US police kill over 1000 people in 2016

This video says about itself:

17 December 2016

So far this year, 1000 people have been killed by the police in the United States and Black people and Indigenous people have been disproportionately targeted.

US police killed more than 1,150 in 2016: here.

OKLAHOMA OFFICER WHO KILLED TERENCE CRUTCHER FOUND NOT GUILTY OF MANSLAUGHTER “The white police officer who fatally shot Terence Crutcher, an unarmed black man whose car stalled in the middle of the road in Tulsa, Oklahoma last year, was found not guilty of first-degree murder on Wednesday evening.” [HuffPost]

Seattle police fatally shot a knife-wielding woman who called for help. See also here.

While largely ignored by the mass media, the reign of terror by police officers continues to rage across the United States. The entire state apparatus, from local cops to immigration agents, has been unleashed by the Trump administration to beat, maim and kill with impunity: here.

49 thoughts on “US police kill over 1000 people in 2016

  1. Pingback: US police kill over 1000 people in 2016 — Dear Kitty. Some blog | The Modern [AfroIndio] Times

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  3. With Charleena Lyles, Another Life Lost Due to Excessive Force by Police

    As you know, a 30-year old, reportedly pregnant Black woman in Seattle named Charleena Lyles was killed this weekend by police, who said she was wielding a knife. Lyles had called the police because she thought a burglar was in her home.

    This devastating story comes on the heels of a jury in Minnesota acquitting St. Anthony Police Officer Jeronimo Yanez of second-degree manslaughter and two counts of intentionally discharging a dangerous weapon for fatally shooting Philando Castile, an unarmed Black man, during a roadside encounter in July 2016. The Castile killing – narrated on Facebook in real time by his girlfriend as she sat next to him in the car – was one of the most devastating incidents of police killing we have seen over the past few years. The Yanez acquittal follows the acquittal of Officer Betty Shelby in the killing of Terrence Crutcher in Tulsa, Oklahoma last month.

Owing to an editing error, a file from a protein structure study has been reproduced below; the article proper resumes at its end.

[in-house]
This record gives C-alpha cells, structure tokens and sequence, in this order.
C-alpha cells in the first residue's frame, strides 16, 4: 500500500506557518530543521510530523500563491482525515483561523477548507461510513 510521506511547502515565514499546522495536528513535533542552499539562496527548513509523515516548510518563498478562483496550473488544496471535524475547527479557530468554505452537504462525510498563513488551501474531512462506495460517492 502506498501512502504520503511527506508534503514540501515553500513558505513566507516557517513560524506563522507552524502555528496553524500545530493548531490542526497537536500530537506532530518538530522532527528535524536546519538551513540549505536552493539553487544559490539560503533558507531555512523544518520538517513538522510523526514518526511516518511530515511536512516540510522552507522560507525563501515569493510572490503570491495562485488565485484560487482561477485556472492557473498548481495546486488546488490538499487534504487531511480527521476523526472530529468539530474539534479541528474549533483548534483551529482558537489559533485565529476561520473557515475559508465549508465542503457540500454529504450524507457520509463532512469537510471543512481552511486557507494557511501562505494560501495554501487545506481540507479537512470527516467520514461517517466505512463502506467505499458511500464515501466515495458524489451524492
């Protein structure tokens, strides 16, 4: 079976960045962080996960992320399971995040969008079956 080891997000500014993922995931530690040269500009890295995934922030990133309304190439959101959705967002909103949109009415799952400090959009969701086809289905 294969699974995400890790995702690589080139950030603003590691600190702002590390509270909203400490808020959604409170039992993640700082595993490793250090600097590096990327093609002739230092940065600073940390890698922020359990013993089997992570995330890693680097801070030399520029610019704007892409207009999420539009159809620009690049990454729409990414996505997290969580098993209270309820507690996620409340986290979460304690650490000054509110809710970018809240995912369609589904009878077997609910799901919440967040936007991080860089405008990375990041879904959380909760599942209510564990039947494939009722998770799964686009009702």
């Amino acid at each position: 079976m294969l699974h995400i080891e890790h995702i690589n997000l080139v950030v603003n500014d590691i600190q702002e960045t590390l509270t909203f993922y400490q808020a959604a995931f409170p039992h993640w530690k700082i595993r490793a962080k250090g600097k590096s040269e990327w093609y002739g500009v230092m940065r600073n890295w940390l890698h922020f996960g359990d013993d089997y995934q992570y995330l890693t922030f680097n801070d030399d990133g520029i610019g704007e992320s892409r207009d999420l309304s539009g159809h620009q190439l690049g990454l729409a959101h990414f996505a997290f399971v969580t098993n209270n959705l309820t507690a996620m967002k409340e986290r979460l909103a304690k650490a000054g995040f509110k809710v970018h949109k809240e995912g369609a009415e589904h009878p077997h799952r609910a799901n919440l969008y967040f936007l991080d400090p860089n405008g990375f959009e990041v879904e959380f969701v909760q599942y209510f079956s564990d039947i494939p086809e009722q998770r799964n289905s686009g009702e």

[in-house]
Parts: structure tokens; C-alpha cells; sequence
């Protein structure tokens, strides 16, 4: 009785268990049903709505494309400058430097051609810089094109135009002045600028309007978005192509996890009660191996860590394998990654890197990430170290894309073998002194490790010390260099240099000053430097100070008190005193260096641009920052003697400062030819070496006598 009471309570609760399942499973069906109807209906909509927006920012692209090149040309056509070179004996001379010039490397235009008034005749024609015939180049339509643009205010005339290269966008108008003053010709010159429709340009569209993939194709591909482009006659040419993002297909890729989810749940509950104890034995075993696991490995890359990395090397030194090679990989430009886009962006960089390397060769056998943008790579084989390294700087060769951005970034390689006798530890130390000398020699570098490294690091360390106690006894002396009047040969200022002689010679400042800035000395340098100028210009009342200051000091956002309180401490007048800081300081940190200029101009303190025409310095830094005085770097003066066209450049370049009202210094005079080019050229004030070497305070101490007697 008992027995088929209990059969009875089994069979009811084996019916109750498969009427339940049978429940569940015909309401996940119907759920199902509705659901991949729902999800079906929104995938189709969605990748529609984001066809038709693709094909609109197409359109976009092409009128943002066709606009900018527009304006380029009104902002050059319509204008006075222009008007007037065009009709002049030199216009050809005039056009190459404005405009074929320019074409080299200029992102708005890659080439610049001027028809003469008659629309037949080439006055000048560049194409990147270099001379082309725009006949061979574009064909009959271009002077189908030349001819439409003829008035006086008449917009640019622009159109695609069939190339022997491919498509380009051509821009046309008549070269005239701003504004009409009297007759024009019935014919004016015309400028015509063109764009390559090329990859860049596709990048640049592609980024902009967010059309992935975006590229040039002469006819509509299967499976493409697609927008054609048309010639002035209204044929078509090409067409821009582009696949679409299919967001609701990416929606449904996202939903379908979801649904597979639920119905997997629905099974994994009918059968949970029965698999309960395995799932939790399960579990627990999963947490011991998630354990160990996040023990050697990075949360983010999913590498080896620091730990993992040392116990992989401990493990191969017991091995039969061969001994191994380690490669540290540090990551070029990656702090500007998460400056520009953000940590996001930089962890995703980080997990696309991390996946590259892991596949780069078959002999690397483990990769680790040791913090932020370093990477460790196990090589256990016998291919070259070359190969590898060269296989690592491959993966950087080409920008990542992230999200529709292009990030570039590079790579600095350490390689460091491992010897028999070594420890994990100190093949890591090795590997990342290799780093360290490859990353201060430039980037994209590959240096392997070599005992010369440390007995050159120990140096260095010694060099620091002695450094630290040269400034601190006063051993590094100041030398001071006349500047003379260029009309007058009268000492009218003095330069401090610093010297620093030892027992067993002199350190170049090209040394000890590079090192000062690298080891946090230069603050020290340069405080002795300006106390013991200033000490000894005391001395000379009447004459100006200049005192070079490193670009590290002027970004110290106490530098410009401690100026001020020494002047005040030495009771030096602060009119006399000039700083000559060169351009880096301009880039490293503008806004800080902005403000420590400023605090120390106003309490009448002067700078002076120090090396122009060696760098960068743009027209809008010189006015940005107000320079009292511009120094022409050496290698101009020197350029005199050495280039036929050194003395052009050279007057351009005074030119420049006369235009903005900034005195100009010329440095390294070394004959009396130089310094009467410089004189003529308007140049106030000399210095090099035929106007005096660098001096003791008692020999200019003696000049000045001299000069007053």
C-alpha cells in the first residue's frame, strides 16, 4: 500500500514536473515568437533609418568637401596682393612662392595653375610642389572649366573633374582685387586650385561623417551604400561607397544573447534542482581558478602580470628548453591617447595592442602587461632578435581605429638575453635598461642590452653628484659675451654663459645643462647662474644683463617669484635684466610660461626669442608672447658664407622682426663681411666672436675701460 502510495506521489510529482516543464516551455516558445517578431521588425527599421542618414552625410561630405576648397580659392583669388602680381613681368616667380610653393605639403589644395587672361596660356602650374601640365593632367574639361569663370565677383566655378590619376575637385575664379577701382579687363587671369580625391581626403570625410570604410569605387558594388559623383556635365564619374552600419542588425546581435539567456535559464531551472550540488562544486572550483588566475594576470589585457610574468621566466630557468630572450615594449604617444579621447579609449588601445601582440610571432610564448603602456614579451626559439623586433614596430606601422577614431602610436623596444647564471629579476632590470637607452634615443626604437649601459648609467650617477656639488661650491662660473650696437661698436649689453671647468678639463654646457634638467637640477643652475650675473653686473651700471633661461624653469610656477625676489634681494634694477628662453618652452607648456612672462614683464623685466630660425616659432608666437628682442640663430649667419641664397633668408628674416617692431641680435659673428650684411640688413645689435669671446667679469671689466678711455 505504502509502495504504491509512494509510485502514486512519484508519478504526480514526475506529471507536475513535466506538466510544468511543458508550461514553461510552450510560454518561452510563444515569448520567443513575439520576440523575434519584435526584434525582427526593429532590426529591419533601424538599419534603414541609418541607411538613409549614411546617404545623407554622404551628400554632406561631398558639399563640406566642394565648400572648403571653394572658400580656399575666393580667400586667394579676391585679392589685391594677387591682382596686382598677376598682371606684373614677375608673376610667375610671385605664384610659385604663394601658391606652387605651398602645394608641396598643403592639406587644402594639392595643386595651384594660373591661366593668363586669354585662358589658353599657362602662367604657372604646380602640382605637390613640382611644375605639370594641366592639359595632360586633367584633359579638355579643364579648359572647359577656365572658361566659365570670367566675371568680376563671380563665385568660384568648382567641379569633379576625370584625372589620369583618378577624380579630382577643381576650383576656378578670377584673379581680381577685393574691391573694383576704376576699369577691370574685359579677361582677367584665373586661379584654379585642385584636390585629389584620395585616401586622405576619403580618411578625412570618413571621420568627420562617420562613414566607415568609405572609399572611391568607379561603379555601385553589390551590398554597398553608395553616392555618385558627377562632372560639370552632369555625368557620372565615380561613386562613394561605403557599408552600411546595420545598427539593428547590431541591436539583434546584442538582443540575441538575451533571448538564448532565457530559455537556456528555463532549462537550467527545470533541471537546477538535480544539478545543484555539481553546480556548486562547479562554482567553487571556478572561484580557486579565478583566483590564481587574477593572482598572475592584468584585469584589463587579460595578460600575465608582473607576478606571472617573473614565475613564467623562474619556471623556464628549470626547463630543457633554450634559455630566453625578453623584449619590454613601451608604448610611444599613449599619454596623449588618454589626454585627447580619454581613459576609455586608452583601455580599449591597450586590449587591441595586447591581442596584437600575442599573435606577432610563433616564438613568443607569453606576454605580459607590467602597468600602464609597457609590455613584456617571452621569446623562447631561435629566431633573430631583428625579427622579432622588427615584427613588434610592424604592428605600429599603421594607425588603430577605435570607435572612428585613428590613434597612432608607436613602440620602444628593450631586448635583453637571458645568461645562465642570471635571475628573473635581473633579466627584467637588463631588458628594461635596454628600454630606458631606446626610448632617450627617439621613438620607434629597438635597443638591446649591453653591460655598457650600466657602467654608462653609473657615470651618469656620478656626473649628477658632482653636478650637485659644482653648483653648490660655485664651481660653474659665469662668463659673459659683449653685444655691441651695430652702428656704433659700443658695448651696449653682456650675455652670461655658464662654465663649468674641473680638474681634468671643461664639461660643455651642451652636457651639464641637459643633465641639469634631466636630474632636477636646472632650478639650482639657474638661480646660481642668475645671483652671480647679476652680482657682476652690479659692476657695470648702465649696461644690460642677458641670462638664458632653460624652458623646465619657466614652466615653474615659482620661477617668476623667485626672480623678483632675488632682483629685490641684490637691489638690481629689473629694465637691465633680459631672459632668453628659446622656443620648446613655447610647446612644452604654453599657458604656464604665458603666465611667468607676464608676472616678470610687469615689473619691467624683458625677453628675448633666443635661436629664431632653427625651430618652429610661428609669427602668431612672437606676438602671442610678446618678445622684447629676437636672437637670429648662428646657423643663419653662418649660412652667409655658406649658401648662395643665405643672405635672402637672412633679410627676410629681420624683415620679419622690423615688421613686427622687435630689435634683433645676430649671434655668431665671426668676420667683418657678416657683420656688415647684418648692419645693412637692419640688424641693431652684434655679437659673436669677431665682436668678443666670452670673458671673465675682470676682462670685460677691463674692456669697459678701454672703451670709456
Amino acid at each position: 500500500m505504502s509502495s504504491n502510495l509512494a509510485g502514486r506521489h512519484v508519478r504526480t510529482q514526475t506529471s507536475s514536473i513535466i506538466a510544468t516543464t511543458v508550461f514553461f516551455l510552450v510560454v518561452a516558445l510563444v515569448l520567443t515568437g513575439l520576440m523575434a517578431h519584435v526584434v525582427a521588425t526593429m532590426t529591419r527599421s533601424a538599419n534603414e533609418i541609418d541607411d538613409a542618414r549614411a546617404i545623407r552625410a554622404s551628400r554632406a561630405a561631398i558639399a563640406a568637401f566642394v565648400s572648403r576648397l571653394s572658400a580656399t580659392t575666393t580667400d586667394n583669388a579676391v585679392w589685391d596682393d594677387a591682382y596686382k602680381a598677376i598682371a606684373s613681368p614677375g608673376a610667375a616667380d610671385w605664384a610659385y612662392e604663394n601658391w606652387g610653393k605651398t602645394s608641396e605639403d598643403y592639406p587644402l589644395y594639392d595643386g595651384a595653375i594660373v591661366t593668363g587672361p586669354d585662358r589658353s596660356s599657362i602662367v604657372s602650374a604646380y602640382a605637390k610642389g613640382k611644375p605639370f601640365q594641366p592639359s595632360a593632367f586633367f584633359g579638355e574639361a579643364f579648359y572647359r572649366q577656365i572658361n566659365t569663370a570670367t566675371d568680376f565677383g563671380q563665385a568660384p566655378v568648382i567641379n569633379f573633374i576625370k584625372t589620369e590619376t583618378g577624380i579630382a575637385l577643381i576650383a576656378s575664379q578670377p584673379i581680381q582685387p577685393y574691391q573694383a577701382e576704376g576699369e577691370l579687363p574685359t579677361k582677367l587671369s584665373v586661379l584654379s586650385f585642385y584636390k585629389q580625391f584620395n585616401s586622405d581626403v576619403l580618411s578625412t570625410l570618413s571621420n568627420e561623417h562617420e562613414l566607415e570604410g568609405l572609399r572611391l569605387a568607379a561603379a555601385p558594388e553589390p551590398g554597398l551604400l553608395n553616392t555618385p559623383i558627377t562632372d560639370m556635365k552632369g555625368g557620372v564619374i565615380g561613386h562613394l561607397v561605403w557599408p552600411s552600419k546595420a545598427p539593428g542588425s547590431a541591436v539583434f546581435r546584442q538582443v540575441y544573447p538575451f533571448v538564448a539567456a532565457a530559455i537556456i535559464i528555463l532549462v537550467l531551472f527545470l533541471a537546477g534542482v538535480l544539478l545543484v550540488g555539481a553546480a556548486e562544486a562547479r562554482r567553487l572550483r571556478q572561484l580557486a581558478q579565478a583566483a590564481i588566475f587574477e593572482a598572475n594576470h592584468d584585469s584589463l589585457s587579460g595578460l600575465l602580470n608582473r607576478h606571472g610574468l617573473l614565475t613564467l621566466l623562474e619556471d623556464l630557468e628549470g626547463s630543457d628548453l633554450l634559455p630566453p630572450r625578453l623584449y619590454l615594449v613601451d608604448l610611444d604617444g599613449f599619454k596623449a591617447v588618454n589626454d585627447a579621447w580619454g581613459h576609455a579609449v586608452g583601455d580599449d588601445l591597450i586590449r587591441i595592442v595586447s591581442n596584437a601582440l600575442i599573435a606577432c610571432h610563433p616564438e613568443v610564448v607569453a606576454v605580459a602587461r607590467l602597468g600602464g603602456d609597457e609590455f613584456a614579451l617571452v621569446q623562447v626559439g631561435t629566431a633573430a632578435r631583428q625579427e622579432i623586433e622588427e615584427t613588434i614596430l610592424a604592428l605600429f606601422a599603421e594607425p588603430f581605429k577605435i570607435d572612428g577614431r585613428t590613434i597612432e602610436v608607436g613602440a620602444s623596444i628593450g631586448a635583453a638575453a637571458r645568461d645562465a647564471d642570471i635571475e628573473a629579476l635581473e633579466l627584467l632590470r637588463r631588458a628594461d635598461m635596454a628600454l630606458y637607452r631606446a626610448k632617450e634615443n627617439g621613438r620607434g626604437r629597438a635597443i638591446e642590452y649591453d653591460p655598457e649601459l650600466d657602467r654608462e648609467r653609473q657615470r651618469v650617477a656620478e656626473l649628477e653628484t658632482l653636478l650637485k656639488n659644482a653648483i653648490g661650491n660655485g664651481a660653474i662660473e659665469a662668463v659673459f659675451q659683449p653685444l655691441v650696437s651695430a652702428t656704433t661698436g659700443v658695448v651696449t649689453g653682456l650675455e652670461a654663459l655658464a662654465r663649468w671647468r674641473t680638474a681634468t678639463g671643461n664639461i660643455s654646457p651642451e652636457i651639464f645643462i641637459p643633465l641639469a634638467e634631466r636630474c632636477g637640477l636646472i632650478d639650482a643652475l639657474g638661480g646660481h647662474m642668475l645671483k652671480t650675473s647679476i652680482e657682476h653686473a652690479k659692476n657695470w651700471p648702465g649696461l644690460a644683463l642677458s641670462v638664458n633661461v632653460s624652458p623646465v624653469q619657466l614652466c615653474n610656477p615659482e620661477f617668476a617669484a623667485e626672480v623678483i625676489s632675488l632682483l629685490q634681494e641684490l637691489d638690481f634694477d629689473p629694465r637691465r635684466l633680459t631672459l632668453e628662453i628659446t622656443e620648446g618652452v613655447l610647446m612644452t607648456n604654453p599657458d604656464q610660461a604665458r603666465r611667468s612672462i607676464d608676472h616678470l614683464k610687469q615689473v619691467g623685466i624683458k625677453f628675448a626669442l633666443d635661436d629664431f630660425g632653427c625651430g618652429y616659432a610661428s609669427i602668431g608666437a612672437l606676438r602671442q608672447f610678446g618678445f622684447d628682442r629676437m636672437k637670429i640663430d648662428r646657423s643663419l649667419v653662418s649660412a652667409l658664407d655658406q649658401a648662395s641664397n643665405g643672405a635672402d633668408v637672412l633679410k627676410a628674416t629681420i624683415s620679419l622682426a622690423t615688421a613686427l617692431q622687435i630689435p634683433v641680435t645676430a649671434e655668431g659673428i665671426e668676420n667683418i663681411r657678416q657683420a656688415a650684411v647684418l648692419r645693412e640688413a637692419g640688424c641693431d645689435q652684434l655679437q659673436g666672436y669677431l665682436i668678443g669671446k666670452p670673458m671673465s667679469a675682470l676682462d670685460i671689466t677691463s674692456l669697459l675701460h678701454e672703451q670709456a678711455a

Both these cases starkly demonstrate the challenge we face in seeking to hold officers accountable. Neither the issue of racial profiling, nor evidence about how race affected the assumption of dangerousness of the two men killed by the officers, were presented in these cases. Castile had been stopped 46 times by local police in the years before his death. Officer Yanez’s explanation for why he stopped Castile was clearly influenced by race, as was his unwarranted “fear” of Castile who was accompanied by his girlfriend and her 4 year-old daughter. Likewise, in Tulsa, Officer Shelby’s sense of the “dangerousness” of Terrence Crutcher and the jury’s willingness to credit it, were most likely powerfully influenced by race. And yet race was never mentioned in either of these cases.

    You may have also heard about several groups that have filed suit against the Chicago Police Department. You will see more of these suits as those of us working on these issues, including LDF, prepare lawsuits against police departments in an effort to obtain judicial consent decrees through litigation (as we and other civil rights groups did in New York) rather than through the Department of Justice investigation process. In places where we have consent decrees, like Baltimore, we are reviewing proposals of those seeking to serve as enforcement monitors and we are offering technical assistance to local community groups to play an active role in monitoring and enforcement.

    Finally, while the list of victims of excessive force seems to grow every day with new names like Charleena Lyles, we are working to lay the foundation for the creation of avenues through which evidence and issues of race can be introduced into criminal prosecutions and civil cases against police officers for use of excessive force. We are determined, despite our disappointment in these verdicts, to work towards transforming how our legal system deals with these cases. We know that accountability is an essential part of any lasting reform. We fight on!


    Sherrilyn A. Ifill
    President and Director-Counsel


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  5. Wednesday 26th July 2016

    posted by Morning Star in Britain

    THE number of fatal shootings by police in England and Wales is at the highest level for more than a decade, according to new figures from the Independent Police Complaints Commission (IPCC) yesterday.

    Six deaths, including that of Westminster attacker Khalid Masood, were recorded in 2016- 17, the largest annual number recorded since the count started in 2004.

    There were also 28 deaths related to police pursuits of vehicles, the highest since 2005-06. Two thirds of the people who died were passengers, bystanders or other road users.

    Police chiefs and the IPCC are to examine whether changes to police pursuit safety or training are needed.

    The report also showed that 14 adults died in or after police custody, with a further 55 apparently dying by suicide following police custody, although this was the lowest figure since 2012-13.

    The figures come after campaigners held a vigil for Londoner Rashan Charles, who died after a police pursuit on Saturday.,-IPCC-figures-reveal#.WXhN41FpwdU


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